Guillermo del Toro might be an Academy Award-winning filmmaker, but at heart he’s always been a fanboy. Part carnival barker, part collector, del Toro has never been embarrassed to put his love of old monster movies, HP Lovecraft, and anime front and center (he even has a second home full of memorabilia that he has made a short documentary about). He’s also channeled much of his success into boosting young, up-and-coming filmmakers, at this point having produced more films than he’s actually directed himself. An anthology series bearing his name is a no-brainer, then, allowing del Toro to oversee a variety of short films while also giving a platform to a bevy of genre-affiliated artists. The first entry in this Cabinet of Curiosities series is directed by Guillermo Navarro, del Toro’s frequent cinematographer and, more recently, an accomplished television director (notably several episodes of the beloved Hannibal series). Titled “Lot 36,” and co-written by del Toro from his own short story of the same name, the short begins in 1990 as George Bush’s New World Order speech plays on TV. An elderly man is vigorously chopping up some meat before suddenly dropping dead of a heart attack. Jumping ahead several months, the story picks up with the introduction of Nick Appleton (Tim Blake Nelson), a military vet who harbors some virulently racist ideas and makes ends meet by buying abandoned storage units at auction. He’s got a nice side hustle set up with one of the managers, Eddie (Demetrius Grosse), who tips him off to potentially lucrative units. Sure enough, Eddie has security camera footage of the now-deceased old man visiting the same unit every day for years on end, always arriving with a bag, staying for an hour or so, and then exiting with the same bag now emptied. What was he dropping off every day? Nick is desperate to find out, needing something of value to sell quickly and pay off the loan shark whose threats have turned violent. Meanwhile, a nice Latina woman who has fallen behind on her monthly payments returns to the facility to beg for her family heirlooms back; Eddie has already sold the contents of the unit to Nick, and when the woman asks Nick to return photo albums and letters — personal items with great sentimental but no monetary value — he cruelly rebukes her (and makes some racist remarks about learning to speak English, to boot). Nick eventually makes his way into the titular Lot 36, and finds photo albums revealing the old man as a one-time Nazi, as well as antique chairs, a candelabra, and an ornamental table with a very recognizable supernatural symbol inlaid on its top. This eventually leads Nick to an antiques dealer and then, finally, a specialist in the occult who knows very well exactly who that old man was. Spoiler alert: no one good.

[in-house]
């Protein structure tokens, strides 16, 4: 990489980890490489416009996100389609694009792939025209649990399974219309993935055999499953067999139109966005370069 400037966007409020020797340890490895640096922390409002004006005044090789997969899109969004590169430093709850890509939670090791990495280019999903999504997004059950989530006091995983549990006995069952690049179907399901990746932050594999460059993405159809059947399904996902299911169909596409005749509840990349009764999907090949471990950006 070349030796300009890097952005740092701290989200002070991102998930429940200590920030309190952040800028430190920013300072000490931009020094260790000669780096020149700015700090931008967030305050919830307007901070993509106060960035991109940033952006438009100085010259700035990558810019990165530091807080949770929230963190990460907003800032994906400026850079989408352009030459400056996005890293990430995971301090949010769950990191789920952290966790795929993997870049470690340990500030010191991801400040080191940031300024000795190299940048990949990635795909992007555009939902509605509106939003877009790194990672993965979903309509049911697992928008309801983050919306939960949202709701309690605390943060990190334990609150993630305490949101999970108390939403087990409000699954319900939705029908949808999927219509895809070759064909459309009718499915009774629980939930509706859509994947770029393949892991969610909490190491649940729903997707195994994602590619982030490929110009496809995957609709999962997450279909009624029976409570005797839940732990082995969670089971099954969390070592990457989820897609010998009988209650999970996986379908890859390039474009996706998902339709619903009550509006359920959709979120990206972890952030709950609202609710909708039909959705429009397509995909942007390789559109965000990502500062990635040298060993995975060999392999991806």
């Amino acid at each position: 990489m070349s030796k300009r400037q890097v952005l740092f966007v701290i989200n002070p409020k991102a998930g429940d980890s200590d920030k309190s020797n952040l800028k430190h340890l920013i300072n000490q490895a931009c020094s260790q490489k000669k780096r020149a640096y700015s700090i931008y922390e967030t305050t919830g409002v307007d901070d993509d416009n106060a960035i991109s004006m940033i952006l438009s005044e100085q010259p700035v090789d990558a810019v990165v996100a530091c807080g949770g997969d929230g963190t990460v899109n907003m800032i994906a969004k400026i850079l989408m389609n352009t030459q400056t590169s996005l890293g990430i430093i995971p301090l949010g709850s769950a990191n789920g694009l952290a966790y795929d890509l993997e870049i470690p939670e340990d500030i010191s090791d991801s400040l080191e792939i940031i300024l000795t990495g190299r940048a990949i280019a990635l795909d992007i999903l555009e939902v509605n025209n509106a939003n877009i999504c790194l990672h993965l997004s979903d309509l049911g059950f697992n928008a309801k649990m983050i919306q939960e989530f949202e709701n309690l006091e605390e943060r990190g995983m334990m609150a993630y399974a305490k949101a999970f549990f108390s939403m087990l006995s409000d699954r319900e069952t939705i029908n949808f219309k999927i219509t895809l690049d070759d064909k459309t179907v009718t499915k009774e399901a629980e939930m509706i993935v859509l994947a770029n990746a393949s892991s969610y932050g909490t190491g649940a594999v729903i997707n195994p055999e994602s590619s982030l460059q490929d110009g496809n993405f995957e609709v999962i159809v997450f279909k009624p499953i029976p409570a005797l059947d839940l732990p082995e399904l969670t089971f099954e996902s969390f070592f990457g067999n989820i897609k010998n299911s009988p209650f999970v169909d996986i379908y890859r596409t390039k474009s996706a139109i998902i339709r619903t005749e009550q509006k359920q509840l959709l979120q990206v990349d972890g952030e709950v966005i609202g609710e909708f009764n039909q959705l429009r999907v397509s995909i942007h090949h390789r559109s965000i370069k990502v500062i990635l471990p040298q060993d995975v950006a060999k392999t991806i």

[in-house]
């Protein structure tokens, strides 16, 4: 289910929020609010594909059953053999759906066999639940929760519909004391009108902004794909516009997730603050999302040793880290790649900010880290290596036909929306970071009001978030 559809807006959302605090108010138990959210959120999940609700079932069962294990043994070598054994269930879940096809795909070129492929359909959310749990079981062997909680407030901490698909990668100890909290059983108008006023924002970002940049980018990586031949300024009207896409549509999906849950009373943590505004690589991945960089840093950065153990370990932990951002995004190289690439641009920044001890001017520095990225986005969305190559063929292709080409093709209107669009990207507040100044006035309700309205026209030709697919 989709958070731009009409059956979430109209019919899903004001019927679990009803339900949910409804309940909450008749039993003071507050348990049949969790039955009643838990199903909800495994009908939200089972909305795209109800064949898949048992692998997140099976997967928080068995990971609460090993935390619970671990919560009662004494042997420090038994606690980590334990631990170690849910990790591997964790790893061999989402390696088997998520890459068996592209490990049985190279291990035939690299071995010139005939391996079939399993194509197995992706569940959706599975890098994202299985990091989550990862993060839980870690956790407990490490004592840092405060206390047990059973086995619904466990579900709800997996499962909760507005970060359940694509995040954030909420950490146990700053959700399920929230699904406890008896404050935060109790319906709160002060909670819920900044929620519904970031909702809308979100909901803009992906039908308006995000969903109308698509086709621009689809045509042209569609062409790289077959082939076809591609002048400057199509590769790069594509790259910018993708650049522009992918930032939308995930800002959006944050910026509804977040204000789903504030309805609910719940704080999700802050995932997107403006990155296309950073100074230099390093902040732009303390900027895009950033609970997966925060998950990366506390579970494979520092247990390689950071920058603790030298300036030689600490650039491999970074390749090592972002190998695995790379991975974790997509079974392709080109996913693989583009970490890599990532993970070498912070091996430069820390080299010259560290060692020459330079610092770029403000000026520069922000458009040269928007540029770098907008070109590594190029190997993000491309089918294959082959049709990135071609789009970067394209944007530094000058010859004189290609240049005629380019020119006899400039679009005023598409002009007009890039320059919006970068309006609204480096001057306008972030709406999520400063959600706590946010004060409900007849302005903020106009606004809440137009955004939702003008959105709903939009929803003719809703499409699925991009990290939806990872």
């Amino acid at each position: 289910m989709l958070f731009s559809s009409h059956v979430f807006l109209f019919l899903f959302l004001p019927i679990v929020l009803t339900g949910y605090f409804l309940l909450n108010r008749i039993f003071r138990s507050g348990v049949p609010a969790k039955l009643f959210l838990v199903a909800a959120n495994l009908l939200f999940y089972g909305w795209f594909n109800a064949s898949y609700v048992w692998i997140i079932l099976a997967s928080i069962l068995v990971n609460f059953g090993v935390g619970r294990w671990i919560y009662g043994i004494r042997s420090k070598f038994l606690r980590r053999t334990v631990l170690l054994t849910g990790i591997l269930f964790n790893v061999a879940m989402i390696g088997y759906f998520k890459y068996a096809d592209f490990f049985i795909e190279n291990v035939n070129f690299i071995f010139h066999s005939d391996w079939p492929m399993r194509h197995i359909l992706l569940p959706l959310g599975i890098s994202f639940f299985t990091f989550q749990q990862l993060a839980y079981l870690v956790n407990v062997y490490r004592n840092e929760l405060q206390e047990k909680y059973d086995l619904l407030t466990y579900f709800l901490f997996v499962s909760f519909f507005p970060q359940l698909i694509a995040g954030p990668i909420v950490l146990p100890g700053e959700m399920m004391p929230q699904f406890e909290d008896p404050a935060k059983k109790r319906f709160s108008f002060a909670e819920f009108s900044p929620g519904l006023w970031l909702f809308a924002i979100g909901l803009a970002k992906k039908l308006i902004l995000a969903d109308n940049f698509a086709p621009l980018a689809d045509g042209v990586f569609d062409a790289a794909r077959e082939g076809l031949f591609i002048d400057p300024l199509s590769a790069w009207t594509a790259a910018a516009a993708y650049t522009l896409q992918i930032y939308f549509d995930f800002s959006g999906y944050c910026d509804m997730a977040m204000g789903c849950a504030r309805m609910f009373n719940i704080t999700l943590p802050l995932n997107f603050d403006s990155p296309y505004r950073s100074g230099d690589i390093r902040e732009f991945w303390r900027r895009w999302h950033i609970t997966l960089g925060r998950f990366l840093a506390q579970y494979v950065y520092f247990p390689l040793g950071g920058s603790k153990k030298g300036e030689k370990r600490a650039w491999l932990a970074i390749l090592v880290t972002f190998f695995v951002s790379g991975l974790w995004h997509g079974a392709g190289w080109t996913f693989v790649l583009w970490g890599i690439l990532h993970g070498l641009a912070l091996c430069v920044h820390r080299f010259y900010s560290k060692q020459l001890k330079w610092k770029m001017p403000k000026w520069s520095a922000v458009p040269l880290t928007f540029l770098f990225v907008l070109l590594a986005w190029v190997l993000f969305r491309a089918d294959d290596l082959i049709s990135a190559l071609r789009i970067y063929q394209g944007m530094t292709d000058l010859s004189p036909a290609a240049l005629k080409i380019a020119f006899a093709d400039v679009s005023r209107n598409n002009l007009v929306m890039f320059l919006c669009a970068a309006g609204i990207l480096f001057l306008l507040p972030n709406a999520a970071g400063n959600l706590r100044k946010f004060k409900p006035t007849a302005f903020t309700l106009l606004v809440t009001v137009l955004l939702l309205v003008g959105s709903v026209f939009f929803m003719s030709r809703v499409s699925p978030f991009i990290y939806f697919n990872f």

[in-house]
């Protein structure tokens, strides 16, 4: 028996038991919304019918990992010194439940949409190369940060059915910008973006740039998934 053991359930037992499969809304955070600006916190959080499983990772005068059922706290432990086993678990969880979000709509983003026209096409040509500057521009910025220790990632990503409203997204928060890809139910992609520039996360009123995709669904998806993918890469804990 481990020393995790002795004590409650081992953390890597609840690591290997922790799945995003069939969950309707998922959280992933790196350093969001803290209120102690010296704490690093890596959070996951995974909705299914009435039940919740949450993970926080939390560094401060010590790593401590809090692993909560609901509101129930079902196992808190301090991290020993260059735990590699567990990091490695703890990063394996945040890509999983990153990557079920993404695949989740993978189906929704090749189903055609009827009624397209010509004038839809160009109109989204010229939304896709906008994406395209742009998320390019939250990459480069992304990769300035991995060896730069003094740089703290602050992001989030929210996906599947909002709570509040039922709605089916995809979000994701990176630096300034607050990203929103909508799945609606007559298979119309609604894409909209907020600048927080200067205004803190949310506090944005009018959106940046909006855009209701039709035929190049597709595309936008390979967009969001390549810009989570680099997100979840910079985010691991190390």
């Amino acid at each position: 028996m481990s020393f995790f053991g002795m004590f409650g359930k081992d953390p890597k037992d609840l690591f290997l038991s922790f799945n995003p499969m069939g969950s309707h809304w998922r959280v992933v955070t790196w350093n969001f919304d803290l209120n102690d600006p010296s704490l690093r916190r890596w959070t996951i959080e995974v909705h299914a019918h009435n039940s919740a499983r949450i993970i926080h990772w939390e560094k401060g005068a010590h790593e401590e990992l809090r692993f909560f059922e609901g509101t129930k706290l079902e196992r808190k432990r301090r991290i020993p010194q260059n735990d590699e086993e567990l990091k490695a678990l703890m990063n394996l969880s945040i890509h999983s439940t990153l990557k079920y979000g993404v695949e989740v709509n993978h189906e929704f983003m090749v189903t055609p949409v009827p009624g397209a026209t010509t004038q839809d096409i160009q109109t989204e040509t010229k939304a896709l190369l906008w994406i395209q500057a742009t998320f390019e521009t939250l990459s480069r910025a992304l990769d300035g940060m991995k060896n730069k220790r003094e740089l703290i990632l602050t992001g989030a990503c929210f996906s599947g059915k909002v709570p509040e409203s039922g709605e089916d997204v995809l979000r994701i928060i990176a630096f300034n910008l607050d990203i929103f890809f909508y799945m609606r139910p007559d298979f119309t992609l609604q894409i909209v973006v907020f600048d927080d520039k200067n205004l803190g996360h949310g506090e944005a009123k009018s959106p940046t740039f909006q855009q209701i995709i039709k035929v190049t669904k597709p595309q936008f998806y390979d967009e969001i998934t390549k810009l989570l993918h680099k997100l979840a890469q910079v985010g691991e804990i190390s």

This is an awful lot of plot for what amounts to about 45 minutes of screen time, and while it’s never boring, it also moves at an awkward clip. It’s not until after the halfway point that any supernatural intimations are even flirted with, let alone realized, and the grand mystery of what exactly is hiding in the unit is both introduced and revealed within minutes. Exposition is delivered in bursts, quickly covering whatever we need to know to move the story along. And while the whole thing is reasonably creepy, it’s never really scary. Yet there’s something here, an effort to link the sins of the past to the here and now. After all, early ’90s anti-immigration rhetoric, old-school Rush Limbaugh talk-radio bluster, Nazism, and cold-hearted capitalism that turns human emotions into dollars and cents are all still very much with us. Long sequences of Nick hauling junk from the unit out to a dumpster become a kind of metaphor for burying the past, but some things can’t remain hidden. This being a del Toro project, the production design is impeccable, of course. Navarro turns the storage facility into a maze of never-ending corridors, long rows of look-alike units shrouded in dim light. A prickly Nelson gives a fine performance as the epitome of white rage, a man angry at a country that has taken everything from him and fearful of a future that does not include him, and one who in his hubris and greed awakens something darker than he could imagine. There’s an unfortunately pat moral that arrives at the end, an ironic bit of finger-wagging that feels out of sync with the cosmic horror we’ve just witnessed, but overall “Lot 36” marks an auspicious beginning to del Toro’s latest project.